If a critic does not think that foldable phones are too bulky, there’s a chance that they have an issue with the screen. This misconception about foldable phone screens has thrived, due to how these screens work and the early review display damage disaster which occurred with the Samsung Galaxy Fold in 2019. With respect to the former, the first foldable phones featured screens made with polymer-based materials, as it was infeasible then to make flexible glass for commercial tech products.
This was until Samsung released its Ultra-Thin Glass (UTG) technology, featuring a glass material manufactured to maintain its durability even when folded. With respect to the latter, reviewers ran into screen problems with the first Galaxy Fold. In trying to remove what seemed like a screen protector, those who had been issued review units found that their screens were no longer functioning — with dead pixels on some screens and a total blackout on others.
But this was three years ago, and so much has changed since then. More foldable phone manufacturers, including Xiaomi, now use Samsung’s UTG technology for their folding screens. Plus, Samsung has since figured out how to pair UTG with top-tier screen materials like Corning Gorilla Glass Victus+, as is used on the Samsung Galaxy Z Fold 4, while still maintaining the high quality and resolution of the Dynamic AMOLED display. All of this means that the screens on the latest foldables are just as good or even better than those on today’s highest-end conventional smartphones.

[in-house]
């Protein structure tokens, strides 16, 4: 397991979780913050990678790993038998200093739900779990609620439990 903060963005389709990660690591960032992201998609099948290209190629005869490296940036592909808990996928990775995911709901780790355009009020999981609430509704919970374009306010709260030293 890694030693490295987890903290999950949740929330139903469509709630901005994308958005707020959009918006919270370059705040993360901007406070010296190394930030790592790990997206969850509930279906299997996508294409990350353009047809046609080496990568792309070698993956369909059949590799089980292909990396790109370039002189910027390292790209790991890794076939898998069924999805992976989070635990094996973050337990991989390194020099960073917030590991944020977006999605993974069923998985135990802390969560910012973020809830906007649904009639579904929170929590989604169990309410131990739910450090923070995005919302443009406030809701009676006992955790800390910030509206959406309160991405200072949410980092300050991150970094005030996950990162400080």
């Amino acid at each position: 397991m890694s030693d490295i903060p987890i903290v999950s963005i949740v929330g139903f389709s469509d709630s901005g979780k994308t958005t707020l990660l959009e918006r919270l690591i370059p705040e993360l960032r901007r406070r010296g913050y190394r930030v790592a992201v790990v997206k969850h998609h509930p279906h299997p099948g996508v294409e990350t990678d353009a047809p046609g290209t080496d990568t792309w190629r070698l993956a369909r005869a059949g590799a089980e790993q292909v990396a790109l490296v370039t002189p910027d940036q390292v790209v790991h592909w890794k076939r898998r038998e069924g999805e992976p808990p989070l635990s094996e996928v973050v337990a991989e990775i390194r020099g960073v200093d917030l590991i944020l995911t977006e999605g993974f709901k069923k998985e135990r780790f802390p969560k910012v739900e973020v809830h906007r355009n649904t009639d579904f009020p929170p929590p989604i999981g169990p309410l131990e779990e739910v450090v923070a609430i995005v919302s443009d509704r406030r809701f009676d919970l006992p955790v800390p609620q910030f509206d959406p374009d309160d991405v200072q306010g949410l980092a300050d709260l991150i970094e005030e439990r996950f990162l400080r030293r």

The Battery Life is Poor
All smartphones and foldable phones come with batteries capped at a specific milli-Amp hour (mAh) rating. In addition, how long a battery lasts depends largely on how the device is used and what apps are being run. These imply that foldable phones would be expected to consume battery power faster than conventional smartphones, due mostly to larger screen size and increased pixel activity.
However, this does not mean that battery life is poor in your average foldable smartphone. The battery capacities on today’s foldable phones are similar to those on normal smartphones: two examples are the Xiaomi Mi Mix Fold 2 and Samsung Galaxy Z Fold 4, with battery capacities of 4500 mAh and 4400 mAh respectively. It’s also important to note that foldable phone manufacturers cannot increase the size and thus the capacity of phone batteries without restrictions, as this would lead to an increase in weight — which, as we have seen, is already an issue for smartphone users.
Nonetheless, the great news is that foldable phones are getting even better at battery power management. This is thanks both to a streamlining of foldable phone design and components and to improvements in smartphone chipset technology. The Samsung Galaxy Z Fold 4 demonstrates how its Snapdragon 8+ Gen 1 chip ensures that tasks are run on the phone with minimized power demands. Plus, users have the option to reduce the refresh rate and thus conserve battery life. Battery life isn’t better than it is on comparable non-foldable phones, but it isn’t shockingly worse.
Foldables Don’t Have Water Resistance